Here is a link to a piece by Cam Preston about the current state of insurance claim settlements. His view is contrary to that of the Insurance Council on its website here which says that its members are on track to settle the vast majority of claims in 2016. IAG and Southern Response that together have over two thirds of the claims still have 5069 unsettled claims. Currently there are only 209 active proceedings on the High Court Earthquake list.
By the judgment 24 February 2016 in Southern Response Unresolved Claims Group v Southern Response Earthquake Services Ltd  NZHC 2345 the High Court (Mander J) declined the Group’s application for leave to bring the proceeding as a representative action in the name of its nominated representative, Cam Preston. The Group is an unincorporated body of 46 people with unresolved claims with SR. The claims are in various stages with some still “under cap”. The judgment refers to there being 2587 unresolved SR claims. The Group Claimants appeared to have differing issues with SR, so the Court was unable to identify issues common to the entire group that is a necessary prerequisite to a representative action. The Court suggested that the Group have another look at the issues that united them and perhaps identify sub-groups. The judgment also comments on the litigation funding for the proceeding. It refers to the participants being liable for 20% of any settlement together with a share of the costs. It would be useful for the Court to decide some of the issues suggested by the Group, but is uncertain whether the Group will proceed to refine the issues/groups and apply to the Court again.
Here is a link to the ABC Australia show “Lateline” and its piece from 16 February 2016 about the delays in the rebuilding of Christchurch. It contains interesting comments about IAG and its performance. Below are 2 quotes from IAG that are interesting.
RENEE WALKER, IAG: We work with our customers. It’s always a negotiation, so they’ll be presented with a cash settlement offer and then is a negotiation. We’re not in the practice of forcing cash settlement. So there is always a conversation.
RENEE WALKER: We think and we maintain that we are settling our claims at a reasonable rate. And we would like to work with our clients to make sure that we get an outcome that’s fair for both parties.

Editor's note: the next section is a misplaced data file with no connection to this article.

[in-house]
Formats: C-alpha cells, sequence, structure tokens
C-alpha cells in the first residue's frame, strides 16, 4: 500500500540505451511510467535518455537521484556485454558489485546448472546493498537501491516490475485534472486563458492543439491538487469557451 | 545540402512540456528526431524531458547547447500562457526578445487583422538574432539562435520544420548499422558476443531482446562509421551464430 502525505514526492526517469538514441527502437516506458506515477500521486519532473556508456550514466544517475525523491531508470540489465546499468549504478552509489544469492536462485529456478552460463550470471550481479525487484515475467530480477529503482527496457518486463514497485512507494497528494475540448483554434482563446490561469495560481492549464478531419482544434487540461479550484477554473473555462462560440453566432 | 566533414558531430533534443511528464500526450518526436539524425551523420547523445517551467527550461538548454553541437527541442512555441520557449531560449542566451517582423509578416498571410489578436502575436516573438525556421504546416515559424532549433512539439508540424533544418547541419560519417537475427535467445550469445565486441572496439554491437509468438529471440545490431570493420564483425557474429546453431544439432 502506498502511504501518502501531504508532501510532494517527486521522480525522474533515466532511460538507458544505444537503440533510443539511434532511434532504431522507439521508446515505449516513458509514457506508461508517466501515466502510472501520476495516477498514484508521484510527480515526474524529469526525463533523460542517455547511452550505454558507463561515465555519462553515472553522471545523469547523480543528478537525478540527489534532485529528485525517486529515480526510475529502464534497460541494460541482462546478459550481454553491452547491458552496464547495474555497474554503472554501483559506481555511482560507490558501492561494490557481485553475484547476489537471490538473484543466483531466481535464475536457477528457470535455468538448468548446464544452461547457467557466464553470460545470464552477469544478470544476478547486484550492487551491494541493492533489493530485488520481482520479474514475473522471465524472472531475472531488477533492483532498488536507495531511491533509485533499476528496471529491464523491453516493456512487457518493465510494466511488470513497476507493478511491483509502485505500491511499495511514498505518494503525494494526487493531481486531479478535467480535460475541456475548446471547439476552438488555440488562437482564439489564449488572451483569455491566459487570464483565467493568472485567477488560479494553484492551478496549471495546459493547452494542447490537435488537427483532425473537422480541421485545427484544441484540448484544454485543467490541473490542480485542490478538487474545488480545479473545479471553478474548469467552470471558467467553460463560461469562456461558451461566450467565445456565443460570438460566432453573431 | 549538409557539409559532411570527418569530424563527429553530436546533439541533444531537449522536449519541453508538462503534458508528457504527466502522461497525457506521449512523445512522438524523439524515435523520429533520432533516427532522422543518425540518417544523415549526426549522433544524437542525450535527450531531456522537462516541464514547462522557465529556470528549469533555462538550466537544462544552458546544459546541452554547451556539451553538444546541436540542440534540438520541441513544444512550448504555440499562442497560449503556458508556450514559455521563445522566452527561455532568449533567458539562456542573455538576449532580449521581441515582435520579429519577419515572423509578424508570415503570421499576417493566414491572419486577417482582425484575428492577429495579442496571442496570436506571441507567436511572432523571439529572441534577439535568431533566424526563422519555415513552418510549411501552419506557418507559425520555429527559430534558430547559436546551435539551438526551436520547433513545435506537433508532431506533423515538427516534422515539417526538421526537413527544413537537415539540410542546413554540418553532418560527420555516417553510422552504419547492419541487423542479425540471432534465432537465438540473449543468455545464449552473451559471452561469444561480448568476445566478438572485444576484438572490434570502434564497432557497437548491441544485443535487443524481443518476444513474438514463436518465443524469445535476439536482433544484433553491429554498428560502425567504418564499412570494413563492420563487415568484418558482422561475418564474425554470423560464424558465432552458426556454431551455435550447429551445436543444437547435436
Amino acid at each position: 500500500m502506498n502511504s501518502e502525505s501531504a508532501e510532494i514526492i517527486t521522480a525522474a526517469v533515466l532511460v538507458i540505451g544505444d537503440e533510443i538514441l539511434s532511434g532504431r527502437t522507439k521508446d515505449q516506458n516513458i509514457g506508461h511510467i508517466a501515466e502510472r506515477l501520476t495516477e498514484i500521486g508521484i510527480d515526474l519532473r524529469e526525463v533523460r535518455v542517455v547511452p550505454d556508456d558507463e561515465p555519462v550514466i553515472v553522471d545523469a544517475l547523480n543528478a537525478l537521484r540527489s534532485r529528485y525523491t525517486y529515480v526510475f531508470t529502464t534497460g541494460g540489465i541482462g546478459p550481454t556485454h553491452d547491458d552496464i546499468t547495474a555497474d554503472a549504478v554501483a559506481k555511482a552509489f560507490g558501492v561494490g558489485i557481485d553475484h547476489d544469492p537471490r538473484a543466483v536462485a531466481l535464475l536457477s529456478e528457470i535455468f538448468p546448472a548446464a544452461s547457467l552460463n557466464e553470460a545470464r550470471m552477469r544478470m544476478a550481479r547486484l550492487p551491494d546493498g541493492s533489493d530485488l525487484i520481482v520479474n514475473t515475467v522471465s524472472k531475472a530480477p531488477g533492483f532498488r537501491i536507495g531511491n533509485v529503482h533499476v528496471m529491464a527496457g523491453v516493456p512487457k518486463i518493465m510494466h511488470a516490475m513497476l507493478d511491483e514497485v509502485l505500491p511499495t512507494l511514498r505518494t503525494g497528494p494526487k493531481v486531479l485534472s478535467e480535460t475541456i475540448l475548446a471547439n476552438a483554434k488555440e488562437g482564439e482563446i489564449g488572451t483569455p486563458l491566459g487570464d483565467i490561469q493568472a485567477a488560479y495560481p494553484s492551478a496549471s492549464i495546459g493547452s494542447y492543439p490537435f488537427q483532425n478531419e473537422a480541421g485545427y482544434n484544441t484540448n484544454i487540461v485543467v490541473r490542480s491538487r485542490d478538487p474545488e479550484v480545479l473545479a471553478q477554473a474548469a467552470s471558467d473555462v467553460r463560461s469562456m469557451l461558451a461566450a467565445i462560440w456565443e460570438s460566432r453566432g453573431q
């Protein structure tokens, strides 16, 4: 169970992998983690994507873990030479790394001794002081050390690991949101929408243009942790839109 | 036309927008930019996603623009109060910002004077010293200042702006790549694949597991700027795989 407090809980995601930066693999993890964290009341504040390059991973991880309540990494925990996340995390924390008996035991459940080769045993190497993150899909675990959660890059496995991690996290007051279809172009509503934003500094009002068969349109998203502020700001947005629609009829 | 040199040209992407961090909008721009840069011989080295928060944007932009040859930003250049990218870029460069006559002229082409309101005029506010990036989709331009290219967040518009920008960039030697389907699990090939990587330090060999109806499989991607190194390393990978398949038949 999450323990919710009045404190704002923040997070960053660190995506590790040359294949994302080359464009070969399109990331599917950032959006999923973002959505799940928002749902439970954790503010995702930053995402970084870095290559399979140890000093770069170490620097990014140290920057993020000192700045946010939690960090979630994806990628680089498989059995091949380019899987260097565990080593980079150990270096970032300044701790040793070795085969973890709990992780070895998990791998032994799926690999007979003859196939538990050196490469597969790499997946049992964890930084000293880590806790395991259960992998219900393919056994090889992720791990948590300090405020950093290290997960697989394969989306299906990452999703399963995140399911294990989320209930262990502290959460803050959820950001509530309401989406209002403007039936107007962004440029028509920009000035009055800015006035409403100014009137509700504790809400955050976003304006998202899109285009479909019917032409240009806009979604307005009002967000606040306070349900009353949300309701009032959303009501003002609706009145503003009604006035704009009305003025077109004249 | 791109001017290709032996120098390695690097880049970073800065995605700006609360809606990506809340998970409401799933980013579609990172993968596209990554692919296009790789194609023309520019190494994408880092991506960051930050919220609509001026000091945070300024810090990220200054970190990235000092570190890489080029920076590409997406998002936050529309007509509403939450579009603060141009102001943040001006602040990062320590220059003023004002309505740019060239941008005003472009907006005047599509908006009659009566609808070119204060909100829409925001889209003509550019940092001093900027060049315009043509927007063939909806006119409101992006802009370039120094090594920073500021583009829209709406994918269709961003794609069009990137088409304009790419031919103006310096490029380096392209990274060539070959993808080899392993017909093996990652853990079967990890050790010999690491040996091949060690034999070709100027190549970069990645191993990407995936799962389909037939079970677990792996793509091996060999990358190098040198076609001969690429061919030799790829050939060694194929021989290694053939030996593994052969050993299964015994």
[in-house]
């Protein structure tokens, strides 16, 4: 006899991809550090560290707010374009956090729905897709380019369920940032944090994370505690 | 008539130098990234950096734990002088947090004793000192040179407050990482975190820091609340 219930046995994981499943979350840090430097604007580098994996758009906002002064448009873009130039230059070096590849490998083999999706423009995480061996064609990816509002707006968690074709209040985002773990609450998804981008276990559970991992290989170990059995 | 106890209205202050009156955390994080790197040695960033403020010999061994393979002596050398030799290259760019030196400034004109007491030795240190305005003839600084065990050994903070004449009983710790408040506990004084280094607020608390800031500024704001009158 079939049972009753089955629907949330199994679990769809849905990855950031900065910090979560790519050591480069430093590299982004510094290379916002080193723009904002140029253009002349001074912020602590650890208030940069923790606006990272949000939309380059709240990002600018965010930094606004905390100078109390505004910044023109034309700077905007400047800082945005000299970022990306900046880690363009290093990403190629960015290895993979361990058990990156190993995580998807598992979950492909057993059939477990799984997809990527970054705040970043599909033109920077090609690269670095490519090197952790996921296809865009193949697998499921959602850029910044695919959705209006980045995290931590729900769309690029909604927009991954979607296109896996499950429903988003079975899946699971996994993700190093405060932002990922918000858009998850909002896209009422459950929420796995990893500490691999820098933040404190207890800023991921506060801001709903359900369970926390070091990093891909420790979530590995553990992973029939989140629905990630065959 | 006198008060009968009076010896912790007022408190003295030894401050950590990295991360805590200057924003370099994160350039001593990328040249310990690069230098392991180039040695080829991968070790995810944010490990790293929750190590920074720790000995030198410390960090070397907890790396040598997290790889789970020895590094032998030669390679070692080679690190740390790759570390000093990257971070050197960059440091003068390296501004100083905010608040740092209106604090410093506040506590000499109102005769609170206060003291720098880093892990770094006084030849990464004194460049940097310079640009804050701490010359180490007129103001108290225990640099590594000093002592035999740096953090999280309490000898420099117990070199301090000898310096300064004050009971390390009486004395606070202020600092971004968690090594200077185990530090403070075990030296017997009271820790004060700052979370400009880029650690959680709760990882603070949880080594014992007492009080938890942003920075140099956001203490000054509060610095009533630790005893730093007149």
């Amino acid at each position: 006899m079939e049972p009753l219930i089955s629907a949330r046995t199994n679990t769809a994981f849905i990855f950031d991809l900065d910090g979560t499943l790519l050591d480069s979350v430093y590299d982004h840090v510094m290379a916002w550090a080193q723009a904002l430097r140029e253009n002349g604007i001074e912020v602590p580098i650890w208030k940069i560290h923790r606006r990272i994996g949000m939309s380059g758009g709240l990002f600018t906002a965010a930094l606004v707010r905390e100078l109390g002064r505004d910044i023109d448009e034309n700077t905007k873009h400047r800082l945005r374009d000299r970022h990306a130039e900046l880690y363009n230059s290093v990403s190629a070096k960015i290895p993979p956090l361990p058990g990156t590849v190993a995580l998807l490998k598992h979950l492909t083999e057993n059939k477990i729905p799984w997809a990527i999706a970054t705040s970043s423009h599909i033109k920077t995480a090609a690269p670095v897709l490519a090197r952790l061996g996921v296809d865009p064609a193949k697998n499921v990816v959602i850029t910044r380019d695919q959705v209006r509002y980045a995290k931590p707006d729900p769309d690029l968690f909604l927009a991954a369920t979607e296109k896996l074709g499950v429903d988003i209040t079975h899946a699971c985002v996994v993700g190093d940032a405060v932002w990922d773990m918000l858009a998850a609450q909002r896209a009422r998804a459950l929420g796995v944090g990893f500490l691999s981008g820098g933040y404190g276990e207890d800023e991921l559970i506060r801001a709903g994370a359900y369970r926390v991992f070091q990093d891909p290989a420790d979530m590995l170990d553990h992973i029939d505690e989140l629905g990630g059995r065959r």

Here is the link to a speech by Justice Kos at a Judges’ Conference in Brisbane recently. It is about the Christchurch earthquakes and the judicial response to the earthquakes. It goes through the major cases and comments on the judicial processes implemented to deal with the cases.
Some earthquake court cases have been in the Court system since 2013. They have dragged through the joint expert process that the Court used to see as essential, but in practice achieved very little towards resolving claims. Now that the cases have completed the interlocutory phases they are being allocated hearing dates. Amazingly cases of 5 days hearing time are now being allocated hearing dates in March 2017. That is appalling. So much for the quick resolution of earthquake cases.
People that have bought properties after the earthquakes are likely to have taken an assignment in relation to EQC and insurance policies. This may involve an assignment of the claim, the proceeds, the rights and/or the policy. Each is a different property right. This is likely to be recorded in the property sale and purchase agreement and a deed of assignment. There has been no issue with EQC recognising the right of the new owner to receive what may have been due to the previous owner. Some insurers have taken the position that the policy cannot be assigned without their consent. Also that the purchaser cannot acquire reinstatement rights or a right to reinstatement proceeds. Insurers may say this is a personal right. There are legal arguments both ways. So far the Court has not had to consider this issue at trial.
We continue to come across home owners who do not understand the extent of their obligations under a cross lease in relation to insurance for earthquake damage.
The cross lease will usually contain a term obligating an insured to spend any insurance money received on reinstating the damage. So an insured that takes a cash settlement could be sued later by other owners if they do not spend the money on reinstating. All owners can agree to vary the cross lease if needed to delete this requirement.
If an owner repairs or rebuilds, but builds it different to what was there then the insured will need the consent of the co-owners. The plan may also need redrawing. This can be an expensive and time consuming legal process.
Be very careful with any transactions involving cross lease properties.
Here is a link to EQC’s advice about what to do after the earthquake on 14 February 2016. You have 3 months to make a claim. The 3 month period cannot be extended. It is better to be safe than sorry.